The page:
In addition to supplying free AEDs, Gordon’s plan included the creation of an emergency plan and training five people in AED usage and cardiopulmonary resuscitation (CPR) at every school in the county. He also strove to make sure the local 911 were able to locate AEDs and inform anyone on how to use them.

In 2002, Gordon’s residence, Summit County, became the first to have an AED placed in every junior high and high school. The AHA consequently named him their “National Physician of the Year,” an annual honor given to a physician with outstanding accomplishments.

“I don’t look at [the honor] as an acclimate to me, but [as] a testament to the mission,” Gordon said.

In 2005 and 2006, Gordon spearheaded the expansion of his plan across the state of Ohio. To amass the necessary funding, Gordon approached David Brennan, an Akron industrialist and philanthropist, with his plan. The approach was a success, as Brennan provided Gordon with the entire $5 million needed.

With AEDs finally distributed across Ohio, Gordon aimed to draft a bill for the national implementation of his plan. The bill became known as the Josh Miller HEARTS Act, with HEARTS standing for Helping Everyone Access Responsive Treatment in Schools.

In 2009 and 2012, respectively, U.S. Rep. Betty Sutton (D-Ohio) and Sen. Sherrod Brown (D-Ohio) sponsored the HEARTS Act, which passed through the House of Representatives twice, but never passed the Senate. Gordon hopes to have it pass through the Senate, so that the AED Initiative may launch in states other than Ohio. According to Gordon, the AED Initiative has now saved over 30 lives in Ohio alone.

“There may be obstacles on the way, but you can’t let yourself get focused on the obstacles,” Gordon said. “You have to learn to look beyond. It’s called the power of intention.”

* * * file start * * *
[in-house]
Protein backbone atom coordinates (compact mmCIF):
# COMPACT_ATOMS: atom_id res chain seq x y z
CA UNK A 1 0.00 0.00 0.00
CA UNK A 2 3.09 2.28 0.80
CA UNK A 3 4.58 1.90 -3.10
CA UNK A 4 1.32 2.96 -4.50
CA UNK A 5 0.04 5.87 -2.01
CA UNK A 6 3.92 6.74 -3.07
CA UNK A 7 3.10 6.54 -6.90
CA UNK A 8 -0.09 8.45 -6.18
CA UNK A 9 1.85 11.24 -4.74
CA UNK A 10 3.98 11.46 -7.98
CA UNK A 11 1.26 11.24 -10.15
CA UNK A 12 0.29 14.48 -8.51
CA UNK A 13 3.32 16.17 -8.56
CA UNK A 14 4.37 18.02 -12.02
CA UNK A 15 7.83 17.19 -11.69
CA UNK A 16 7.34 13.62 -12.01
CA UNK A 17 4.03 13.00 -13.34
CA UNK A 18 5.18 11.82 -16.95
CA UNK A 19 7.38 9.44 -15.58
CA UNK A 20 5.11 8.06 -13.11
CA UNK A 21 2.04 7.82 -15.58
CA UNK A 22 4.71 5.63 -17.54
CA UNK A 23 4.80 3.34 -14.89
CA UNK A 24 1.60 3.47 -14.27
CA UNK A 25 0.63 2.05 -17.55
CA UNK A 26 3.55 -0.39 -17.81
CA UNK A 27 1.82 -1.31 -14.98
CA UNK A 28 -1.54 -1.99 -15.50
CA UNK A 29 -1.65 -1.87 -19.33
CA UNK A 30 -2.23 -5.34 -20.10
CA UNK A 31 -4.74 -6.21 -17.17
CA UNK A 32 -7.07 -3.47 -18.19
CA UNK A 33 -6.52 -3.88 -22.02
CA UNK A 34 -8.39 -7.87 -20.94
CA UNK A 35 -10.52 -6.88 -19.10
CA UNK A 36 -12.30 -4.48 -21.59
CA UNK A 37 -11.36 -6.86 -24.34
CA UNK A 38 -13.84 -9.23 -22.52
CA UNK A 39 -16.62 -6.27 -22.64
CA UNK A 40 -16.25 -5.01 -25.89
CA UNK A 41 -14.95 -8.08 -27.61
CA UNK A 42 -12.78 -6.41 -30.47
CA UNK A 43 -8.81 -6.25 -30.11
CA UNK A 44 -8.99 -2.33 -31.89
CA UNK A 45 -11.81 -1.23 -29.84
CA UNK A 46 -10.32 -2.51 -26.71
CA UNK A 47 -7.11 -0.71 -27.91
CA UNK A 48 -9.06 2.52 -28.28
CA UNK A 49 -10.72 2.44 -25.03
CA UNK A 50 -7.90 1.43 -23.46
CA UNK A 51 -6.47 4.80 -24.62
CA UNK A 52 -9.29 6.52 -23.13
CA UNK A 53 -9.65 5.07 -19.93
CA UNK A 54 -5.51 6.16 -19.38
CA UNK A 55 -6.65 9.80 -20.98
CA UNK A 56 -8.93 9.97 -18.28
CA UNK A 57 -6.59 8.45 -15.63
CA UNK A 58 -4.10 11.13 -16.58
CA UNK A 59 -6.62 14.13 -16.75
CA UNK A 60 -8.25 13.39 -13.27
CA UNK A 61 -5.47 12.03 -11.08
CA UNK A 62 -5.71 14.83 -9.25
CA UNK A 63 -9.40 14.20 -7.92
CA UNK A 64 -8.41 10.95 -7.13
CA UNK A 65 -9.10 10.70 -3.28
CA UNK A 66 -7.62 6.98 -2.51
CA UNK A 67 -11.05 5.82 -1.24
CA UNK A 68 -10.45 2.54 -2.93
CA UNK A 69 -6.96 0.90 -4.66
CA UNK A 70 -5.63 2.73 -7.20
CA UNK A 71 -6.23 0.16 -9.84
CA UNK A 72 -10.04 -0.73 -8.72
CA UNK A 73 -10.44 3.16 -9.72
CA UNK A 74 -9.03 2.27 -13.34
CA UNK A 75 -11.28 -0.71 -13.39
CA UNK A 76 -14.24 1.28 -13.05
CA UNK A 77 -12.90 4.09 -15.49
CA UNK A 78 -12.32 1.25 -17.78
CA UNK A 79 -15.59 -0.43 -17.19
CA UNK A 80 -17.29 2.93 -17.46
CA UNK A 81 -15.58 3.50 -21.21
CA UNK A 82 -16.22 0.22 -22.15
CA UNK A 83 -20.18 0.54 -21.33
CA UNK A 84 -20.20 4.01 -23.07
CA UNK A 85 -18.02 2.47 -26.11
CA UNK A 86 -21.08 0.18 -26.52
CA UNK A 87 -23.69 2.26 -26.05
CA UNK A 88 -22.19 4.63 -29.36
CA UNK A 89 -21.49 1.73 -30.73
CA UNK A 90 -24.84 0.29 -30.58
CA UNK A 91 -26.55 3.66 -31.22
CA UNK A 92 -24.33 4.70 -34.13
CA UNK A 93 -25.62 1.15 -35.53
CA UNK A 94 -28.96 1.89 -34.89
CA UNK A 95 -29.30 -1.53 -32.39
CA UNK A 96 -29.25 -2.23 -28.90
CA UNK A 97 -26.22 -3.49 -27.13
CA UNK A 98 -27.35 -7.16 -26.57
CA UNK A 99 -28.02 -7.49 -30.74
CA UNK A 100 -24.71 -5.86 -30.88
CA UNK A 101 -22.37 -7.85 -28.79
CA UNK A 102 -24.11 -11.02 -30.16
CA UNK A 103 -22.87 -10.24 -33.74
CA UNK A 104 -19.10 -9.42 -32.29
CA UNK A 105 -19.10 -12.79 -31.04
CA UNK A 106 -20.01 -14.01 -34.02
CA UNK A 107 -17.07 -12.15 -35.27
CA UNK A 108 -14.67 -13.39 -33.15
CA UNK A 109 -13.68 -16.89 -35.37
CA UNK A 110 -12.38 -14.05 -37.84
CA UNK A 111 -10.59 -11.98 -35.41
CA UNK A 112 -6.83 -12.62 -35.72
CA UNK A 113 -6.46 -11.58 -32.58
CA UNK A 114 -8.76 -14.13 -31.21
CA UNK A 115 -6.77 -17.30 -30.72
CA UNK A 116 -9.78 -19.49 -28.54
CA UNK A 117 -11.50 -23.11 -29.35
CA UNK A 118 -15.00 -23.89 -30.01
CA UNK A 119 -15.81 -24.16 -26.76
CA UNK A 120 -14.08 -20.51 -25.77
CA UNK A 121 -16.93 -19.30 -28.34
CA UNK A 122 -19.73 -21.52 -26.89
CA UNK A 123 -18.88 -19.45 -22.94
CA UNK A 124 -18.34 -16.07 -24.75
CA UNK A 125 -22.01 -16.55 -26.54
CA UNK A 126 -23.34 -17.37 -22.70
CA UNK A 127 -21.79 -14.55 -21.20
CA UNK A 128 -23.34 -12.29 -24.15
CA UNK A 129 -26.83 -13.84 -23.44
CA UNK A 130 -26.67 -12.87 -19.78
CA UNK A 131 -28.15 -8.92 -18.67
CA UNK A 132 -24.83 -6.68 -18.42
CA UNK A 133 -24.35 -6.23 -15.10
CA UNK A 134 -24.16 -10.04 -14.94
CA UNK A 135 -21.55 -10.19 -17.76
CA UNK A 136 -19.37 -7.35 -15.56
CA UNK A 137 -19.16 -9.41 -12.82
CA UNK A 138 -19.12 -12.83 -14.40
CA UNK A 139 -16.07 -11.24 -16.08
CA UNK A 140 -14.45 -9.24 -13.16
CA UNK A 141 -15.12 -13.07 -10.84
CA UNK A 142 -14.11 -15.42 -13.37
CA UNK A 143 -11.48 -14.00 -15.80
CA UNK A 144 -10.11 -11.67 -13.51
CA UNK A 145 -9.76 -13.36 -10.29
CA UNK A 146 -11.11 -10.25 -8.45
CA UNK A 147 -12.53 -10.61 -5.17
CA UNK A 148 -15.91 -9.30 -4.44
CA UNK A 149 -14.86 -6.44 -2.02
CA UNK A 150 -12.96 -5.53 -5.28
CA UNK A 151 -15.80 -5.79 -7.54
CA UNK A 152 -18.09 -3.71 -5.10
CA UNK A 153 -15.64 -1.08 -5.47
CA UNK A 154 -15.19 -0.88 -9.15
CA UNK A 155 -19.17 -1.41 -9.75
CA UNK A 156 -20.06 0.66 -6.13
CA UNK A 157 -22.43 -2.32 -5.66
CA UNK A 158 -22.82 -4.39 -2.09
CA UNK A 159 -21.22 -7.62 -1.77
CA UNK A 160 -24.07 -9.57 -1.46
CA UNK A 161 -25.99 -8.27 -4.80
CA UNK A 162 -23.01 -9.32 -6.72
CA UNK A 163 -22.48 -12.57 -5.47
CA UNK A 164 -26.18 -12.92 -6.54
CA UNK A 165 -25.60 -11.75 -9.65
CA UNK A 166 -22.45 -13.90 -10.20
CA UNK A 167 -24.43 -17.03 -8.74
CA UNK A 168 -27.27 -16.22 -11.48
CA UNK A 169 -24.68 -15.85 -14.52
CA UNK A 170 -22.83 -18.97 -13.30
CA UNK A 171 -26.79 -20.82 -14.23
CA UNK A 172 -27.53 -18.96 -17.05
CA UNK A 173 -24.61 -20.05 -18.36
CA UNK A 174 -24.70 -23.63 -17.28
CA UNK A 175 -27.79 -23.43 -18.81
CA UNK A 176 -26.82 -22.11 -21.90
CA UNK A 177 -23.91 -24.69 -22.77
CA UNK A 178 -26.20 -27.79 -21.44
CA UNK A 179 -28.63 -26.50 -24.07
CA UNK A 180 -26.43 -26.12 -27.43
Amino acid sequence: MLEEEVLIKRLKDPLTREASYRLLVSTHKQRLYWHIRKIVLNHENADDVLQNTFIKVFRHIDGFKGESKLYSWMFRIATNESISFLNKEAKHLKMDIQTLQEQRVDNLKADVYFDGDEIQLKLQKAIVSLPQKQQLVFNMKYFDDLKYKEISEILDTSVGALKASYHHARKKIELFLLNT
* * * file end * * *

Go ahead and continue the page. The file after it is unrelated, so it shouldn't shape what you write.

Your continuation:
In Ohio alone, the AED Initiative has now saved over 30 lives. Caleb Perkins was saved by the initiative when he was a junior track athlete in high school. On March 18, 2016 — Gordon’s birthday — Perkins collapsed during practice at Revere High School in Bath Township, Ohio. Assistant coach Brian Racin performed CPR, and athletic trainer Taylor Gray used an AED to shock his heart back to normal. 

“We’re very, very thankful for the AEDs,” said Perkins’ mother, Lara Perkins. “Between that and the coach doing CPR, that is 100 percent what saved my son’s life.

Although Gordon retired as a cardiologist in 2007, he remains deeply committed to his mission. Two years after his retirement, in June 2009, his son Tyler was involved in a car accident that paralyzed him. The tragedy that faced Gordon this time was deeply personal.

To process his grief, Gordon began to journal his thoughts. He decided not to treat adversity as tragedy, but instead to embrace it as an opportunity for growth and enlightenment.

“If we are to grow, if we are to progress, we have to face greater and greater obstacles,” Gordon said.

His friends and family convinced him he had to share his journal entries with others, which became the first drafts of Gordon’s book, “No Storm Lasts Forever,” which was published in 2012.

Now, as an accomplished author and speaker, Gordon shares his pathway towards peace through motivational speaking events and his daily affirmations newsletter, “Whispers of the Heart.”

For Gordon, his mission to heal hearts and save lives is nothing if not sacred.

“Saving the life, especially of a child, I felt so honored to be able to be a participant,” Gordon said.